You can listen to the devotion here.
In the Name of the Father, and (+) of the Son, and of the Holy Spirit. Amen.
1 I cry aloud to God,
aloud to God, and he will hear me.
2 In the day of my trouble I seek the Lord;
in the night my hand is stretched out without wearying;
my soul refuses to be comforted.
3 When I remember God, I moan;
when I meditate, my spirit faints. Selah
4 You hold my eyelids open;
I am so troubled that I cannot speak.
5 I consider the days of old,
the years long ago.
6 I said, “Let me remember my song in the night;
let me meditate in my heart.”
Then my spirit made a diligent search:
7 “Will the Lord spurn forever,
and never again be favorable?
8 Has his steadfast love forever ceased?
Are his promises at an end for all time?
9 Has God forgotten to be gracious?
Has he in anger shut up his compassion?” Selah
10 Then I said, “I will appeal to this,
to the years of the right hand of the Most High.”
11 I will remember the deeds of the Lord;
yes, I will remember your wonders of old.
12 I will ponder all your work,
and meditate on your mighty deeds.
13 Your way, O God, is holy.
What god is great like our God?
14 You are the God who works wonders;
you have made known your might among the peoples.
15 You with your arm redeemed your people,
the children of Jacob and Joseph. Selah
16 When the waters saw you, O God,
when the waters saw you, they were afraid;
indeed, the deep trembled.
17 The clouds poured out water;
the skies gave forth thunder;
your arrows flashed on every side.
18 The crash of your thunder was in the whirlwind;
your lightnings lighted up the world;
the earth trembled and shook.
19 Your way was through the sea,
your path through the great waters;
yet your footprints were unseen.
20 You led your people like a flock
by the hand of Moses and Aaron.
This Psalm has a lot to teach us about what it looks like to wrestle with God in prayer and what it looks like when faith in God’s promises grips us.
In the first half of the Psalm, the psalmist is overwhelmed and tormented by despair. Luther believed it was from the psalmists struggles with his own sin. Whatever the source of Asaph’s struggles, it is clear that he sought help in the Lord by going to him at night in prayer. It is not that the psalmist couldn’t sleep, rather he chooses to stay up so that he might take the things that are weighing him down and afflicting him to the Lord. This is what our Lord Jesus Christ did as well, “In the days of his flesh, Jesus offered up prayers and supplications, with loud cries and tears, to him who was able to save him from death…” (Hebrews 5:7)
In verses 6-9, we see the psalmist wrestling with his doubts and fears. Had God forgotten him? Had the Lord removed His grace? Would he never again fulfill his promises? Notice that it is faith that drives him to talk to the Lord like this. In expressing his doubts out loud to the Lord, he would also come to see how his doubts are contradictory to the promises and power of God.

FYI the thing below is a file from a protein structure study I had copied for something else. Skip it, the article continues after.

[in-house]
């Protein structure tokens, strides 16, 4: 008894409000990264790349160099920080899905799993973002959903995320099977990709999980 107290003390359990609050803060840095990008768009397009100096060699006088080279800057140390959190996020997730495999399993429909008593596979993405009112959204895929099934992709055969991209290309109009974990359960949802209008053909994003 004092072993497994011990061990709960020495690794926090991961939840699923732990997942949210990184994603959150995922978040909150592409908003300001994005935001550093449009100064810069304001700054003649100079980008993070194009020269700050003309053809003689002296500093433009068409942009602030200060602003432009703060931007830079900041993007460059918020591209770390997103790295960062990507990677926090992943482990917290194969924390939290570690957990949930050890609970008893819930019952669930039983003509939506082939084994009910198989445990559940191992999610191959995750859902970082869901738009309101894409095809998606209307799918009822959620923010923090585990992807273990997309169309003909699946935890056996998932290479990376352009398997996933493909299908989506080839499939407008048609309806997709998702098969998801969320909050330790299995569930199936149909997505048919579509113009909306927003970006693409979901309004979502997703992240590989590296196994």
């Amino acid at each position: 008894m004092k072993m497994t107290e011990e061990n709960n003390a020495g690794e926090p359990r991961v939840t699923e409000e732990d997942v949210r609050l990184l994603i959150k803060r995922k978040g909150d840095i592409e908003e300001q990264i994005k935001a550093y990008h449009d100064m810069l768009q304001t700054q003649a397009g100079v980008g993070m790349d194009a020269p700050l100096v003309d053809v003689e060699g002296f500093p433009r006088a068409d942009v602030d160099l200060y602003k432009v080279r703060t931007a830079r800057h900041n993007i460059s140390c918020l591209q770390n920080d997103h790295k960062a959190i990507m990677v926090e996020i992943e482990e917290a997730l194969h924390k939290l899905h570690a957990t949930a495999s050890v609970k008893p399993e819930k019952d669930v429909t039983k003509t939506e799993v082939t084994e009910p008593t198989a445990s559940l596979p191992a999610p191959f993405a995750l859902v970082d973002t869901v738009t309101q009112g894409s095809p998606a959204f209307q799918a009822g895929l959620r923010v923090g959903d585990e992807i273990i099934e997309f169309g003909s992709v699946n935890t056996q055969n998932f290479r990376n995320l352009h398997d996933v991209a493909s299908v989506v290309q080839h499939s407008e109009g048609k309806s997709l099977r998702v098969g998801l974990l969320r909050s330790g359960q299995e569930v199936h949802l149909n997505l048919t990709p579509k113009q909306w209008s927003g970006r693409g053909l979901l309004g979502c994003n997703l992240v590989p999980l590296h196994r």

It is extremely important to notice the shift that takes place in the Psalm. The first half of the psalm is dominated by the psalmist talking about himself and his affliction. The second half of the psalm is dominated by his focus on who the Lord is and what the Lord is capable of doing – based on what God had done and the promises He had already kept. Asaph gains courage and strength by recounting all the mighty and wonderful things that God had done for His people in the past. People who had suffered and were afflicted like he was! He knew that the same God who had done those things for His people was his God and that he would not be abandoned by the Lord amidst his own afflictions. Notice he meditates on the works of the Lord. He meditates on how powerful and truly awesome God is. He realizes that the One True God is the Almighty One who is strong to save.
Luther says this about meditating: “Meditating is an exclusive trait of human beings, for even beasts appear to fancy and to think. Therefore, the ability to meditate belongs to reason. There is a difference between meditating and thinking. To meditate is to think carefully, deeply, and diligently, and properly it means to muse in the heart. Hence to meditate is, as it were, to stir up in the inside, or to be moved in the innermost self. Therefore, one who thinks inwardly and diligently asks, discusses, etc. Such a person meditates.”
When we are afflicted and despairing and meditate on God’s Holy Word, we are strengthened by seeing God fulfill His promises for His people. Most importantly we see that He fulfilled His promise in sending His Son to suffer and die for us. When we realize this, our eyes are taken off or ourselves and our problems, and they are directed to how great our God is and what He is capable and willing to do for us.
The imagery at the end seems almost anticlimactic. We are led like a flock. But for the Christian, could there be a more comforting image? It calls to mind Psalm 23 and our Good Shepherd who even leads us through the valley of the shadow of death. We shall not lack anything, and we have nothing and no one to fear. The psalmist ends the psalm fully confident that his afflictions have met their match in his Lord, his faithful Good Shepherd.
God of all comfort, the Father of our Lord Jesus Christ, grant the consolation of Your Holy Spirit to all comfortless and afflicted souls. Make us to be rooted and grounded in faith, armed with the breastplate of Christ’s righteousness, furnished with the helmet of an unwavering hope, and provided with the sword of the Spirit, the word of Truth, by which we shall triumph over all enemies. Amen. (This prayer is taken from Reading Psalms with Luther.)
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